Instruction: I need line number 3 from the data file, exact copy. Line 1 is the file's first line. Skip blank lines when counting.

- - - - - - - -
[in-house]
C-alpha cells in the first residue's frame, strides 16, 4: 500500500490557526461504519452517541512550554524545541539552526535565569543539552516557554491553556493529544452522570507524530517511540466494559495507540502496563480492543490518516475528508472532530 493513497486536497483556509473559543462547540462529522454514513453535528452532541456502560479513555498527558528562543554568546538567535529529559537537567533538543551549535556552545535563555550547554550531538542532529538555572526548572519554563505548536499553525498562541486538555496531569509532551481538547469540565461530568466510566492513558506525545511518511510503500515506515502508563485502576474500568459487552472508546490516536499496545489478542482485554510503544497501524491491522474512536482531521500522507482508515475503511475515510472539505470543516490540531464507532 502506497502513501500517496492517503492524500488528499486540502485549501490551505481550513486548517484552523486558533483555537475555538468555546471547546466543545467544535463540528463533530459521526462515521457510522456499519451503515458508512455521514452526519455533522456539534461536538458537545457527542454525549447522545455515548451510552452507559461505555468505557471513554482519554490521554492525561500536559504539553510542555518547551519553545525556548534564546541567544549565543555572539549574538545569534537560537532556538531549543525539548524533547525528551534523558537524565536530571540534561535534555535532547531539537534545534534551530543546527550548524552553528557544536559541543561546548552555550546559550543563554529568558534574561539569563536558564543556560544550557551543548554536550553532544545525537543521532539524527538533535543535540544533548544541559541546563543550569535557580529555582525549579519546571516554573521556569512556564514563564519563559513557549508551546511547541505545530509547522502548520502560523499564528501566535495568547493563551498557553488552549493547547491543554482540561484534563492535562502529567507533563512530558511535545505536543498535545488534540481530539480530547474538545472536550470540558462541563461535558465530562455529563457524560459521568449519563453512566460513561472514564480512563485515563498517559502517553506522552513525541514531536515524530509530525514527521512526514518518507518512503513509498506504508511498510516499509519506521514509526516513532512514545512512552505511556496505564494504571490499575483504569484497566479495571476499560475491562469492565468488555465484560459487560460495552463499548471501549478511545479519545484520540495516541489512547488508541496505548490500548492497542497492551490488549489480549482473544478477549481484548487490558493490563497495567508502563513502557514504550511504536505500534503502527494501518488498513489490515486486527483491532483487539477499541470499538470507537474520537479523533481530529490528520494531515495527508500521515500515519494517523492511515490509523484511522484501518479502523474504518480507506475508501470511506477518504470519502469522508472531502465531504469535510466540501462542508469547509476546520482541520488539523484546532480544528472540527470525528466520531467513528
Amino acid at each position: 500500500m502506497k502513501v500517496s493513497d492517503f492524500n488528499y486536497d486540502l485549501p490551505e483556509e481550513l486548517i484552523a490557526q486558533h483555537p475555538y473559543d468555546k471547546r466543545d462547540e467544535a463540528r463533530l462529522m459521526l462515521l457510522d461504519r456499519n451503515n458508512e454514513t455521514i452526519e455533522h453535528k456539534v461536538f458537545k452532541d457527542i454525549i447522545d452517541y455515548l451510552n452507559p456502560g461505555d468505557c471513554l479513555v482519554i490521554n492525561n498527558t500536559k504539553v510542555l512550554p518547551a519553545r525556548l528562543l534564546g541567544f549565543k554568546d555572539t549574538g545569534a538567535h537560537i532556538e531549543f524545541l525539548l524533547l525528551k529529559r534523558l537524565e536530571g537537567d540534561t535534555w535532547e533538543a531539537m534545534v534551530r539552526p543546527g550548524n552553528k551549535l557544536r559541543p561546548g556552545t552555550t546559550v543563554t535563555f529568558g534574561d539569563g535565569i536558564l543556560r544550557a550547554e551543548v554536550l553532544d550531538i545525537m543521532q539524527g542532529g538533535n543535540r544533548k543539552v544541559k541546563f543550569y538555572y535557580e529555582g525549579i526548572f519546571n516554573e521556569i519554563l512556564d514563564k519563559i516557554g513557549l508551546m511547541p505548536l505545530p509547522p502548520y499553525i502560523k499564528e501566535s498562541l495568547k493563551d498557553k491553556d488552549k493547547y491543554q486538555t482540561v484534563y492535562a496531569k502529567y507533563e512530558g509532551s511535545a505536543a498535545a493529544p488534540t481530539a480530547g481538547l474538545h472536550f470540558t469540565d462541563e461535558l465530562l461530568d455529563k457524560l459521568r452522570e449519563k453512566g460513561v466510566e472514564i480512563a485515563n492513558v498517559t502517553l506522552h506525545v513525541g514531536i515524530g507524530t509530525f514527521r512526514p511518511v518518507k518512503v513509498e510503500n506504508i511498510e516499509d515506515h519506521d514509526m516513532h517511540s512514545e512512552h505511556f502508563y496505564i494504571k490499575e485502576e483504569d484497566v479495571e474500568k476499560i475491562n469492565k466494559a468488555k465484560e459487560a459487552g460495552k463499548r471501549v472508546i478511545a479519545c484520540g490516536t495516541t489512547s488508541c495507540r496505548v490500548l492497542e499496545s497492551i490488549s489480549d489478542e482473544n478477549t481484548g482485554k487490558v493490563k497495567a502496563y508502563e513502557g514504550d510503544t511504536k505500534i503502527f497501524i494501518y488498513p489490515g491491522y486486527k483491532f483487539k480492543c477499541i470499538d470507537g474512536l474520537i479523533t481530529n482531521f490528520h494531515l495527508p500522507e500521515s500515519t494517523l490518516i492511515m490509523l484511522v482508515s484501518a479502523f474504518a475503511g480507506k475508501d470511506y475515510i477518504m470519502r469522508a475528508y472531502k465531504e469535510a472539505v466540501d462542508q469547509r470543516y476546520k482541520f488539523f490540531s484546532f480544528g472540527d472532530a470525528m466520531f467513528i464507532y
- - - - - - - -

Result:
Amino acid at each position: 500500500m502506497k502513501v500517496s493513497d492517503f492524500n488528499y486536497d486540502l485549501p490551505e483556509e481550513l486548517i484552523a490557526q486558533h483555537p475555538y473559543d468555546k471547546r466543545d462547540e467544535a463540528r463533530l462529522m459521526l462515521l457510522d461504519r456499519n451503515n458508512e454514513t455521514i452526519e455533522h453535528k456539534v461536538f458537545k452532541d457527542i454525549i447522545d452517541y455515548l451510552n452507559p456502560g461505555d468505557c471513554l479513555v482519554i490521554n492525561n498527558t500536559k504539553v510542555l512550554p518547551a519553545r525556548l528562543l534564546g541567544f549565543k554568546d555572539t549574538g545569534a538567535h537560537i532556538e531549543f524545541l525539548l524533547l525528551k529529559r534523558l537524565e536530571g537537567d540534561t535534555w535532547e533538543a531539537m534545534v534551530r539552526p543546527g550548524n552553528k551549535l557544536r559541543p561546548g556552545t552555550t546559550v543563554t535563555f529568558g534574561d539569563g535565569i536558564l543556560r544550557a550547554e551543548v554536550l553532544d550531538i545525537m543521532q539524527g542532529g538533535n543535540r544533548k543539552v544541559k541546563f543550569y538555572y535557580e529555582g525549579i526548572f519546571n516554573e521556569i519554563l512556564d514563564k519563559i516557554g513557549l508551546m511547541p505548536l505545530p509547522p502548520y499553525i502560523k499564528e501566535s498562541l495568547k493563551d498557553k491553556d488552549k493547547y491543554q486538555t482540561v484534563y492535562a496531569k502529567y507533563e512530558g509532551s511535545a505536543a498535545a493529544p488534540t481530539a480530547g481538547l474538545h472536550f470540558t469540565d462541563e461535558l465530562l461530568d455529563k457524560l459521568r452522570e449519563k453512566g460513561v466510566e472514564i480512563a485515563n492513558v498517559t502517553l506522552h506525545v513525541g514531536i515524530g507524530t509530525f514527521r512526514p511518511v518518507k518512503v513509498e510503500n506504508i511498510e516499509d515506515h519506521d514509526m516513532h517511540s512514545e512512552h505511556f502508563y496505564i494504571k490499575e485502576e483504569d484497566v479495571e474500568k476499560i475491562n469492565k466494559a468488555k465484560e459487560a459487552g460495552k463499548r471501549v472508546i478511545a479519545c484520540g490516536t495516541t489512547s488508541c495507540r496505548v490500548l492497542e499496545s497492551i490488549s489480549d489478542e482473544n478477549t481484548g482485554k487490558v493490563k497495567a502496563y508502563e513502557g514504550d510503544t511504536k505500534i503502527f497501524i494501518y488498513p489490515g491491522y486486527k483491532f483487539k480492543c477499541i470499538d470507537g474512536l474520537i479523533t481530529n482531521f490528520h494531515l495527508p500522507e500521515s500515519t494517523l490518516i492511515m490509523l484511522v482508515s484501518a479502523f474504518a475503511g480507506k475508501d470511506y475515510i477518504m470519502r469522508a475528508y472531502k465531504e469535510a472539505v466540501d462542508q469547509r470543516y476546520k482541520f488539523f490540531s484546532f480544528g472540527d472532530a470525528m466520531f467513528i464507532y